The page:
Burmese python

Burmese python

Heat, low water conditions impact freshwater fishing

With hot, dry conditions the weather pattern in recent weeks, freshwater fish are feeling the effects of the heat, too. A Maryland Department of the Environment spokesperson says that low water level and warm water appear to be responsible for a recent fish kill of about 3,000 of a variety of species in the Monocacy River from the Md. 26 bridge and downstream a couple of miles. Trout streams are also running low and clear. The Maryland Department of Natural Resources also reports that the upper Potomac River is running low and warm. DNR asks Bay anglers fishing for striped bass to focus their fishing on early morning hours, or target other species during the heat wave. Surface water temperature on the Bay has risen to the mid 80s, says DNR.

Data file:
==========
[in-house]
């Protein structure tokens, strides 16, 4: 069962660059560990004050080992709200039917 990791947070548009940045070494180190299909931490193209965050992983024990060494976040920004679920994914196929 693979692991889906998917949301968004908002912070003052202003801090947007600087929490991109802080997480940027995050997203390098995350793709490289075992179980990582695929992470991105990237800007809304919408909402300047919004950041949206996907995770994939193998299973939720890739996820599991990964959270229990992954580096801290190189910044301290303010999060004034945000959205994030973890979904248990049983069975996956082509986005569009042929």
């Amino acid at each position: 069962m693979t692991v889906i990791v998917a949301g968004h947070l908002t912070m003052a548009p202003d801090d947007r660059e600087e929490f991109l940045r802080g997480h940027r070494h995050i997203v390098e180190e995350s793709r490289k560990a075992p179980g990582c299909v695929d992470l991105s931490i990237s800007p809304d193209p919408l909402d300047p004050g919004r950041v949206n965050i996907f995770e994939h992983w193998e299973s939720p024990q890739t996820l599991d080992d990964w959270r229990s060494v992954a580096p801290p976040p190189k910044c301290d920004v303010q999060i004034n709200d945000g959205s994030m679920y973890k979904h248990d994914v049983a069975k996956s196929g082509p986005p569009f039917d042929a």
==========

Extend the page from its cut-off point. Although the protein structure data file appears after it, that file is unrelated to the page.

Remington Outdoor Co. files for Chapter 11 reorganization

Remington Outdoor Co. and subsidiaries has filed voluntary petitions for relief under Chapter 11 of the U.S. Bankruptcy Code in the U.S. Bankruptcy Court for the Northern District of Alabama. The company intends to conduct a competitive bidding process for the sale of some or all of its assets. Remington is a designer, manufacturer and marketer of firearms, ammunition and related products for hunting, shooting sports, law enforcement and military markets. Headquartered in Huntsville, Alabama, globally recognized brands include Remington, Marlin, Dakota Arms, AAC, Barnes Bullets and Storm Lake. For more information, visit www.remington.com.

5,000 Burmese Pythons removed from Everglades

During the recent Python Challenge in Florida’s Everglades, the Florida Fish and Wildlife and Conservation Commission reports that experienced python hunters removed 5,000 invasive Burmese pythons from the Everglades ecosystem. The pythons became established in Florida as a result of escaped or (illegally) released pets. The python population is a threat to the ecosystem and native wildlife of the Everglades. They average 6 to 8 feet in length with the largest Burmese captured in Florida measuring 18 feet.

— Susan Guynn

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